In a recent USA Today article, “Obama goes back to his old social-media campaign playbook”, the article said:
“Mr. Obama and his aides are following up the President’s State of the Union address…by mixing traditional set-piece events – remarks at a Wisconsin factory on Wednesday – with a flurry of public outreach via Facebook, Twitter and YouTube”.
President Obama’s proactive stance with social media coincides with the return of his 2008 campaign manager David Plouffe who expertly used social media to engage young and new voters.
But is it a bit too little, too late?
One of the President’s first miss steps early on in his presidency was maintaining the social media engagement, which helps get him into office.
When David Plouffe decided not to join President’s Obama’s staff in 2009, the role of social media diminished.
The President still use YouTube for his weekly addresses and his supporters still received tweets and emails, but the level of interactive engagement part which is so crucial to social media campaigns was not embraced by most of his traditional Washington DC cabinet.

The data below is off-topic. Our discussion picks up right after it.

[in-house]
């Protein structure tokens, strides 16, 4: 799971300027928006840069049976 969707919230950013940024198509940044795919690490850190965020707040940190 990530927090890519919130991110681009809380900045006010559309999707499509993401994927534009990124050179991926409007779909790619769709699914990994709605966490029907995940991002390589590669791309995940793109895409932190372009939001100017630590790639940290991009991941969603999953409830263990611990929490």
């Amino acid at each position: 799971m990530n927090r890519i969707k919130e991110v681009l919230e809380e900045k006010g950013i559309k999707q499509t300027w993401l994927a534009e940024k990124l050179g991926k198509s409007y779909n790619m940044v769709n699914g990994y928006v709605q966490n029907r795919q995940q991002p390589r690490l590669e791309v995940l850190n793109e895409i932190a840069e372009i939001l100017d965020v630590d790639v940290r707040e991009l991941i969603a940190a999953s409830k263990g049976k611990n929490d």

However President’s Obama’s loss was the Republican’s gain.
Scott Brown‘s win in Massachusetts, the emergence of the Tea Party, the bombastic healthcare rallies and Sarah Palin’s embrace of social networks (where she talks to her base on Facebook more so than traditional media) has allowed the Republicans to go from being social media novices in 2008 to moving past the Democrats and leading the charge in digital media politics in 2011.
If President Obama and his staff would have kept their social media engagement intact, the Republicans might not have had taken over congress in 2010.
With the 2012 election looming, it is good to see that the Obama administration has realized the importance of engaging their base.
The problem now is how many of those Facebook Fans and Twitter followers in 2008 will go back to the polls in 2012?